St. Gabriel is an angel who serves as a messenger for God to certain people. He is one of the three
archangels. Gabriel is mentioned in both the Old and the New Testaments of the Bible. First, in the Old
Testament, Gabriel appears to the prophet Daniel to explain his visions. Gabriel is described as, "one who
looked like man," as he interprets Daniel's visions. He speaks to Daniel while he is sleeping. After Gabriel's
first visit, Daniel becomes tired and sick for days. Gabriel later visits Daniel again providing him with more
insight and understanding in an answered prayer.
In the New Testament, Gabriel, described as "an angel of the Lord," first appears to Zacharias, the father of
John the Baptist. He tells him, "Fear not, Zacharias: for thy prayer is heard; and thy wife Elisabeth shall bear
thee a son, and thou shalt call his name John. And thou shalt have joy and gladness; and many shall rejoice at
his birth." Luke 1:13.
After Elizabeth conceived and was six months pregnant, Gabriel appears again. The Book of Luke states he
was sent from God to Nazareth to visit the virgin married to a man named Joseph. Gabriel said to Mary,
"Hail, thou that art highly favoured, the Lord is with thee: blessed art thou among women." Luke 1:28.
"Fear not, Mary: for thou hast found favour with God.
31 And, behold, thou shalt conceive in thy womb, and bring forth a son, and shalt call his name JESUS.
32 He shall be great, and shall be called the Son of the Highest: and the Lord God shall give unto him the
throne of his father David:
33 And he shall reign over the house of Jacob for ever; and of his kingdom there shall be no end." Luke 1:30-
33Gabriel told Mary she would conceive from The Holy Ghost and the baby will be the Son of God.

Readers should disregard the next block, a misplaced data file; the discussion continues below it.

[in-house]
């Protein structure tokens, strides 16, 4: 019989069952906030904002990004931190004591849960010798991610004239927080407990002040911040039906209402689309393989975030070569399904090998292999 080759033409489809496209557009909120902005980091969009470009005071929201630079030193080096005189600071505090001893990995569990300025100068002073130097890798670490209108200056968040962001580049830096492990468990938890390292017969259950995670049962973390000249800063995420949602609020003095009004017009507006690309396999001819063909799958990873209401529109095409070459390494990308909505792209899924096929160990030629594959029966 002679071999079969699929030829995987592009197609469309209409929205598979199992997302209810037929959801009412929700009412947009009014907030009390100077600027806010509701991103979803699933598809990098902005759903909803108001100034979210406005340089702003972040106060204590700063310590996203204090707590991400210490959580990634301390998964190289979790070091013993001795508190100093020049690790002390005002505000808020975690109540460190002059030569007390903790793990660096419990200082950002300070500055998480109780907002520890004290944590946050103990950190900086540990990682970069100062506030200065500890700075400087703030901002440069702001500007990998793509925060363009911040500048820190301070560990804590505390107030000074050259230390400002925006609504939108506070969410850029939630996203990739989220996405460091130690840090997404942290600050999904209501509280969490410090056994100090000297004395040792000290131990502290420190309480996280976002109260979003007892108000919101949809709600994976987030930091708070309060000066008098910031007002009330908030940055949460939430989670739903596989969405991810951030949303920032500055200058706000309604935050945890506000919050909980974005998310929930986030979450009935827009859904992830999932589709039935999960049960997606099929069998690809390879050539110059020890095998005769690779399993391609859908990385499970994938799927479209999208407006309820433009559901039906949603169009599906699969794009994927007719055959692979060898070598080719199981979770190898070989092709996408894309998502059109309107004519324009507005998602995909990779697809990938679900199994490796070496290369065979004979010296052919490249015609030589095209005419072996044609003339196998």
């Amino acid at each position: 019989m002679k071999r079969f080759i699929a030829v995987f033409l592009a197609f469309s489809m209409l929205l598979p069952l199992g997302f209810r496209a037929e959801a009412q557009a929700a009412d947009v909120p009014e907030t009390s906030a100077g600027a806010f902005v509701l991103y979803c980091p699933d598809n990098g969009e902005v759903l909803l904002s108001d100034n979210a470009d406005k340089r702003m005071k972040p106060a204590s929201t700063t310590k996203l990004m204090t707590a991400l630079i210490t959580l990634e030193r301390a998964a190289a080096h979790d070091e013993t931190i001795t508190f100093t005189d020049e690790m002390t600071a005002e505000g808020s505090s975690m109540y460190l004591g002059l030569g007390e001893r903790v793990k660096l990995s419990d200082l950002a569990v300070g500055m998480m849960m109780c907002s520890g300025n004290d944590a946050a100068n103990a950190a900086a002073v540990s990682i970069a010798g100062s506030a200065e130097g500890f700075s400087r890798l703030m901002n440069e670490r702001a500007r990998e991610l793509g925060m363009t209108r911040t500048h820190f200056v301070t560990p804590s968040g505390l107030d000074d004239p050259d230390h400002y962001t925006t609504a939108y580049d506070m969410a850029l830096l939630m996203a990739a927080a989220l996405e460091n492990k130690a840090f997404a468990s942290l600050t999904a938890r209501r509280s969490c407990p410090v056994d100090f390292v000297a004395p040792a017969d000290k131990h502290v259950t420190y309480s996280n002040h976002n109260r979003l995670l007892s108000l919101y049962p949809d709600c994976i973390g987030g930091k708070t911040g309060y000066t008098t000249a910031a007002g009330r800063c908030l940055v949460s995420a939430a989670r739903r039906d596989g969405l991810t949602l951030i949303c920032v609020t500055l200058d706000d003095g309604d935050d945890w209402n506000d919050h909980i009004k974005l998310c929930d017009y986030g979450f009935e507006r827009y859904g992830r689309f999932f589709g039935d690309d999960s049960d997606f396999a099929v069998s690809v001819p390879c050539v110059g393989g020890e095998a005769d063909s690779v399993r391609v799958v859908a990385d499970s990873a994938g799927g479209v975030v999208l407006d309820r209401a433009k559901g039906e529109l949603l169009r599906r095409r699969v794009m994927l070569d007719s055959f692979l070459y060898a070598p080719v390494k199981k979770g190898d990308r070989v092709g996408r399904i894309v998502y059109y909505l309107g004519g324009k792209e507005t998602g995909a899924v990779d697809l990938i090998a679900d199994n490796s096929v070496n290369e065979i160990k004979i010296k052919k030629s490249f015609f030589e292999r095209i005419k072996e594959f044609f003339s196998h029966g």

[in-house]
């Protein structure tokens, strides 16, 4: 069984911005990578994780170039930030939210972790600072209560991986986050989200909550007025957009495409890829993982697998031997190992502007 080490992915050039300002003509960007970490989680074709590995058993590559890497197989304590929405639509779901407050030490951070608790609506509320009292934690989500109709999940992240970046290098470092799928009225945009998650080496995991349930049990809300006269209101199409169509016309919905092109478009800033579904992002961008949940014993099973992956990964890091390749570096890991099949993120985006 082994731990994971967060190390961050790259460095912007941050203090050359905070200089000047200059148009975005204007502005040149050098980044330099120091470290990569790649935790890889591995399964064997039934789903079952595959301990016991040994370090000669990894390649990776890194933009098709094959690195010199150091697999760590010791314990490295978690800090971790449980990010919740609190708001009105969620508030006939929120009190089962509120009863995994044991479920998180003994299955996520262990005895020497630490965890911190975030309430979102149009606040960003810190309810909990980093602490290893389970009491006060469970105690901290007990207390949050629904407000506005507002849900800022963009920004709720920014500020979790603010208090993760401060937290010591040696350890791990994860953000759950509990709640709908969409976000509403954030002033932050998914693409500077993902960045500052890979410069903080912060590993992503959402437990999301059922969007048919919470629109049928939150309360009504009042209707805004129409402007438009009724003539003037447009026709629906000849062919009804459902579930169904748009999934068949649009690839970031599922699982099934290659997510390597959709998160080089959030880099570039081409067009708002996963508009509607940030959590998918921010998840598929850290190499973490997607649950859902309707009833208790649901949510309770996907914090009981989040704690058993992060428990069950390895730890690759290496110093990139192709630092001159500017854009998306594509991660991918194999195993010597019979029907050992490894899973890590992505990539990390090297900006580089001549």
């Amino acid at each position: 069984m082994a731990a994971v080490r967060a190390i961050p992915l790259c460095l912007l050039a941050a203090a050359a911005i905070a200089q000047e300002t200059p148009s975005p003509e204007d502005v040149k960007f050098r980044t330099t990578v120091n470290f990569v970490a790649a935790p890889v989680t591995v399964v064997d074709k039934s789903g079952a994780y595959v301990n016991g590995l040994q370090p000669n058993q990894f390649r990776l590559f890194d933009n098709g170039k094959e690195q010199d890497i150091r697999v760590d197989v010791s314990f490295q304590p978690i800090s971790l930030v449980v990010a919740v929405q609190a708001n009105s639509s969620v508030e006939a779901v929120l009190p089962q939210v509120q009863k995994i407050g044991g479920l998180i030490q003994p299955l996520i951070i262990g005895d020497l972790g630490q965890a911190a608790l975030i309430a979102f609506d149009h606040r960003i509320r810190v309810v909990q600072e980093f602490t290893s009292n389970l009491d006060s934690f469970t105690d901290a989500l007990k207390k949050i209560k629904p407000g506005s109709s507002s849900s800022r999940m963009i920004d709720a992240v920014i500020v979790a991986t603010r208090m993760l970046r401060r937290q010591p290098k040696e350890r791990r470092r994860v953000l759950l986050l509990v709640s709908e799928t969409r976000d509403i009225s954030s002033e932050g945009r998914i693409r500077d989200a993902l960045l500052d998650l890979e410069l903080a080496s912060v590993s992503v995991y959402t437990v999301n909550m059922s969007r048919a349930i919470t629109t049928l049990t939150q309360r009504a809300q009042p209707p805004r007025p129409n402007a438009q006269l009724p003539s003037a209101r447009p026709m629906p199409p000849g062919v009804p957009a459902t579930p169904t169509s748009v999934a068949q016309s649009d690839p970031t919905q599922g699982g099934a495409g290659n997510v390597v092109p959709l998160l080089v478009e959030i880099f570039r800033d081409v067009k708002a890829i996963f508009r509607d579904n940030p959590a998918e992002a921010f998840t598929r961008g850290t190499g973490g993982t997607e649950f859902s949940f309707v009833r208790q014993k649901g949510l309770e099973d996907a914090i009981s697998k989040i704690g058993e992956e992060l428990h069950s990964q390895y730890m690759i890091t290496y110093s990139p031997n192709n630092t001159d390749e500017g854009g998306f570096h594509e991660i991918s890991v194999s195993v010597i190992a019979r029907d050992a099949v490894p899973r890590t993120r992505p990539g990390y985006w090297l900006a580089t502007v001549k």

After the Annunciation of Mary, Gabriel is not spoken of again.
Gabriel's attributes are the Archangel; he is clothed in blue or white; and is seen carrying a lily, a trumpet, a
shining lantern, a branch from Paradise, a scroll or a scepter. In art, Gabriel is most commonly represented in
the scene of the Annunciation. In art, Gabriel is often represented in the scene of the Annunciation.
He is occasionally cited as the one who blows God's trumpet to indicate the Lord's return to Earth. However,
the person designated with this task varies; different passages cite different people. The earliest known
identification of Gabriel as the trumpet holder comes in 1455 represented in Byzantine art.
Prayer to St. Gabriel
O Blessed Archangel Gabriel, we beseech thee, do thou intercede for us at the throne of divine Mercy in our present necessities, that as thou didst announce to Mary the mystery of the Incarnation, so through thy prayers and patronage in heaven we may obtain the benefits of the same, and sing the praise of God forever in the land of the living. Amen.